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Fun with MF images 2021

MGrayson

Subscriber and Workshop Member
Trying out the competition. 250/5.6 Superachromat. 4 seconds @ f/8. It's funny how quickly equipment improves as you use it. Not as contrasty as the HC 300/4.5, but awful nice when you get it right.

Matt
 
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jng

Well-known member
Trying out the competition. 250/5.6 Superachromat. 4 seconds @ f/8. It's funny how quickly equipment improves as you use it. Not as contrasty as the HC 300/4.5, but awful nice when you get it right.

Matt
Hi Matt - it appears that you have been answering Dante's calls... The 250 SA is a somewhat unforgiving lens in terms of hitting (or missing) focus but when you get things right it can give magical results. My sense is that the old Zeiss lenses may not be as contrasty as the more modern designs but they do render beautifully IMHO. Is the 350 Tele-Superachromat next on your list to try out? :devilish: Remember, there is no virtue without temptation!

John
 

MGrayson

Subscriber and Workshop Member
Hi Matt - it appears that you have been answering Dante's calls... The 250 SA is a somewhat unforgiving lens in terms of hitting (or missing) focus but when you get things right it can give magical results. My sense is that the old Zeiss lenses may not be as contrasty as the more modern designs but they do render beautifully IMHO. Is the 350 Tele-Superachromat next on your list to try out? :devilish: Remember, there is no virtue without temptation!

John
John,
I think the lower contrast helps greatly on this night scene. The colors from each window are more varied than I usually get.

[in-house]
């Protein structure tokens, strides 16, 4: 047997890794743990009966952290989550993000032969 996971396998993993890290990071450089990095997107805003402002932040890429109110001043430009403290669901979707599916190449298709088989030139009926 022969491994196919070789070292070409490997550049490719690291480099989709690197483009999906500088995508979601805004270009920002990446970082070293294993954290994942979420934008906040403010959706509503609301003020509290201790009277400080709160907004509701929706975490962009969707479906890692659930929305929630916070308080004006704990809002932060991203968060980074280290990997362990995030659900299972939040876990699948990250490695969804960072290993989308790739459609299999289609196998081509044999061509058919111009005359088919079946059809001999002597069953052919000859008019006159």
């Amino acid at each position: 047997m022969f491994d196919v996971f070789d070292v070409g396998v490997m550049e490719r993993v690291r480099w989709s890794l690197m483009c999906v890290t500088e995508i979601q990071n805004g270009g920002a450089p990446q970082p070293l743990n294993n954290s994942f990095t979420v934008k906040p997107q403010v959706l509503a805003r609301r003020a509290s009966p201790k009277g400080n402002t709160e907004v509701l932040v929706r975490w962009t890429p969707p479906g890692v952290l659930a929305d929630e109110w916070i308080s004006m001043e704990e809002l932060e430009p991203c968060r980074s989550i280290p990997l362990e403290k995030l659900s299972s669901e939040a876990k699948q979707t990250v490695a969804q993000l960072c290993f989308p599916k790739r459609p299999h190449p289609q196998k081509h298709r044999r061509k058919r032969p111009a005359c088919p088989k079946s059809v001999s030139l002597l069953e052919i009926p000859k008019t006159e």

As for gear? The two remaining pieces are the APO teleconverter and the 350. Alas, I wasn’t also budgeting for a laptop this fiscal millennium, so I’m trying to curb my enthusiasm, as it were. I’ll try the 250 for a while and see how it goes. I do like the 300/4.5. It hasn’t had all its character sucked out in the name of perfection.

Matt

Edit: The 300/4.5 is too large, heavy, and close to the 250/5.6 in reach. Out it goes! Fortunately, I have another frequently used lens with a 95mm filter size, so that filter set won't go to waste.
 
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jng

Well-known member
John,
I think the lower contrast helps greatly on this night scene. The colors from each window are more varied than I usually get.
As for gear? The two remaining pieces are the APO teleconverter and the 350. Alas, I wasn’t also budgeting for a laptop this fiscal millennium, so I’m trying to curb my enthusiasm, as it were. I’ll try the 250 for a while and see how it goes. I do like the 300/4.5. It hasn’t had all its character sucked out in the name of perfection.
Matt
Right. I really like my XCD lenses but their rendering is what I'd call "clinical" compared to my old Zeiss glass. You should definitely have fun with both the 250 SA and the 300/4.5!

John